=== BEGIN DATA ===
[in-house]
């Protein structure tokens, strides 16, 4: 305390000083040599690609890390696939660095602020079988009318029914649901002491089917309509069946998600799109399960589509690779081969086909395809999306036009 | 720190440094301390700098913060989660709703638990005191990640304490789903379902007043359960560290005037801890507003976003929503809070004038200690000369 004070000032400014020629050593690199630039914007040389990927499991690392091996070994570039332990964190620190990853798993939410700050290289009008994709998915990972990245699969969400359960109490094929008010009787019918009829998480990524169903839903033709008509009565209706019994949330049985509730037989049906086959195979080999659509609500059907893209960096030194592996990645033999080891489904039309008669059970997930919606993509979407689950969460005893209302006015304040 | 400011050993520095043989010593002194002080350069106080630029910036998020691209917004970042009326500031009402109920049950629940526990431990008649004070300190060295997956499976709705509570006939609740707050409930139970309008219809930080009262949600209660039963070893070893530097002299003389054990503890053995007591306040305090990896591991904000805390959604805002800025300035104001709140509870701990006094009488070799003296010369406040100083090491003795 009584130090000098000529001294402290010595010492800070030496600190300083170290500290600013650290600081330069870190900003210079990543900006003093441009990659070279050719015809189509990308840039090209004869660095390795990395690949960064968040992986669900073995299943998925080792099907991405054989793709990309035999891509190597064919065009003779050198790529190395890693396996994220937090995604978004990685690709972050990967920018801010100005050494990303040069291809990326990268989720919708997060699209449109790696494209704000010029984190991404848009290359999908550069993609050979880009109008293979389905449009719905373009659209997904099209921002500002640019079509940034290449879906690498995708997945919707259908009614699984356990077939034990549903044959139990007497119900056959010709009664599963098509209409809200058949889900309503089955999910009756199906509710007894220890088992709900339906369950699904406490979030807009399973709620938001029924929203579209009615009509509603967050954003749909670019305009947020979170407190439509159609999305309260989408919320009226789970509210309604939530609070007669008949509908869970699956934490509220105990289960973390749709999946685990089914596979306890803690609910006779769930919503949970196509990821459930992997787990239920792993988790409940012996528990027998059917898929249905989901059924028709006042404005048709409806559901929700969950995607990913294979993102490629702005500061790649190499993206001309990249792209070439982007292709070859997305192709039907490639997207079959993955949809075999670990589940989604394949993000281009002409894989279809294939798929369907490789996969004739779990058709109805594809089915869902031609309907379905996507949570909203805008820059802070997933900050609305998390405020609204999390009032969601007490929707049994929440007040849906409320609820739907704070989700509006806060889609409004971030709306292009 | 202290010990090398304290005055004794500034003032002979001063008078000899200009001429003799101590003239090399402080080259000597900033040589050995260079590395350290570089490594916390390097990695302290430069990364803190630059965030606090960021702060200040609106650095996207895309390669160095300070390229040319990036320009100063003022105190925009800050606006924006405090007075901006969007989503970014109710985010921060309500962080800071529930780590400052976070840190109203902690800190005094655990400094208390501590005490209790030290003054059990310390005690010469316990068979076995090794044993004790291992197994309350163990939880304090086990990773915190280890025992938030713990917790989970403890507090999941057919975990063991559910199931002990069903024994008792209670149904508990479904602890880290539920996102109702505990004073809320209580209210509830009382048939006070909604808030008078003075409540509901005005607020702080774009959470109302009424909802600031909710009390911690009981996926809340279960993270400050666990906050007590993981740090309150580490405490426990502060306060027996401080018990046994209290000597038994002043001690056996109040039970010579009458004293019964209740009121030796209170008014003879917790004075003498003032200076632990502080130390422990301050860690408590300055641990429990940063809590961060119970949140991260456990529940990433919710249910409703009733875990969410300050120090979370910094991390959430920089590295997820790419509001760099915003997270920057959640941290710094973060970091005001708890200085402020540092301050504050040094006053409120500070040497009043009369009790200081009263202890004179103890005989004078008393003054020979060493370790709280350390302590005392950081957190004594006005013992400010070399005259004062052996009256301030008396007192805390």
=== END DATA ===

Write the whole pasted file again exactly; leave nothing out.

[in-house]
């Protein structure tokens, strides 16, 4: 305390000083040599690609890390696939660095602020079988009318029914649901002491089917309509069946998600799109399960589509690779081969086909395809999306036009 | 720190440094301390700098913060989660709703638990005191990640304490789903379902007043359960560290005037801890507003976003929503809070004038200690000369 004070000032400014020629050593690199630039914007040389990927499991690392091996070994570039332990964190620190990853798993939410700050290289009008994709998915990972990245699969969400359960109490094929008010009787019918009829998480990524169903839903033709008509009565209706019994949330049985509730037989049906086959195979080999659509609500059907893209960096030194592996990645033999080891489904039309008669059970997930919606993509979407689950969460005893209302006015304040 | 400011050993520095043989010593002194002080350069106080630029910036998020691209917004970042009326500031009402109920049950629940526990431990008649004070300190060295997956499976709705509570006939609740707050409930139970309008219809930080009262949600209660039963070893070893530097002299003389054990503890053995007591306040305090990896591991904000805390959604805002800025300035104001709140509870701990006094009488070799003296010369406040100083090491003795 009584130090000098000529001294402290010595010492800070030496600190300083170290500290600013650290600081330069870190900003210079990543900006003093441009990659070279050719015809189509990308840039090209004869660095390795990395690949960064968040992986669900073995299943998925080792099907991405054989793709990309035999891509190597064919065009003779050198790529190395890693396996994220937090995604978004990685690709972050990967920018801010100005050494990303040069291809990326990268989720919708997060699209449109790696494209704000010029984190991404848009290359999908550069993609050979880009109008293979389905449009719905373009659209997904099209921002500002640019079509940034290449879906690498995708997945919707259908009614699984356990077939034990549903044959139990007497119900056959010709009664599963098509209409809200058949889900309503089955999910009756199906509710007894220890088992709900339906369950699904406490979030807009399973709620938001029924929203579209009615009509509603967050954003749909670019305009947020979170407190439509159609999305309260989408919320009226789970509210309604939530609070007669008949509908869970699956934490509220105990289960973390749709999946685990089914596979306890803690609910006779769930919503949970196509990821459930992997787990239920792993988790409940012996528990027998059917898929249905989901059924028709006042404005048709409806559901929700969950995607990913294979993102490629702005500061790649190499993206001309990249792209070439982007292709070859997305192709039907490639997207079959993955949809075999670990589940989604394949993000281009002409894989279809294939798929369907490789996969004739779990058709109805594809089915869902031609309907379905996507949570909203805008820059802070997933900050609305998390405020609204999390009032969601007490929707049994929440007040849906409320609820739907704070989700509006806060889609409004971030709306292009 | 202290010990090398304290005055004794500034003032002979001063008078000899200009001429003799101590003239090399402080080259000597900033040589050995260079590395350290570089490594916390390097990695302290430069990364803190630059965030606090960021702060200040609106650095996207895309390669160095300070390229040319990036320009100063003022105190925009800050606006924006405090007075901006969007989503970014109710985010921060309500962080800071529930780590400052976070840190109203902690800190005094655990400094208390501590005490209790030290003054059990310390005690010469316990068979076995090794044993004790291992197994309350163990939880304090086990990773915190280890025992938030713990917790989970403890507090999941057919975990063991559910199931002990069903024994008792209670149904508990479904602890880290539920996102109702505990004073809320209580209210509830009382048939006070909604808030008078003075409540509901005005607020702080774009959470109302009424909802600031909710009390911690009981996926809340279960993270400050666990906050007590993981740090309150580490405490426990502060306060027996401080018990046994209290000597038994002043001690056996109040039970010579009458004293019964209740009121030796209170008014003879917790004075003498003032200076632990502080130390422990301050860690408590300055641990429990940063809590961060119970949140991260456990529940990433919710249910409703009733875990969410300050120090979370910094991390959430920089590295997820790419509001760099915003997270920057959640941290710094973060970091005001708890200085402020540092301050504050040094006053409120500070040497009043009369009790200081009263202890004179103890005989004078008393003054020979060493370790709280350390302590005392950081957190004594006005013992400010070399005259004062052996009256301030008396007192805390």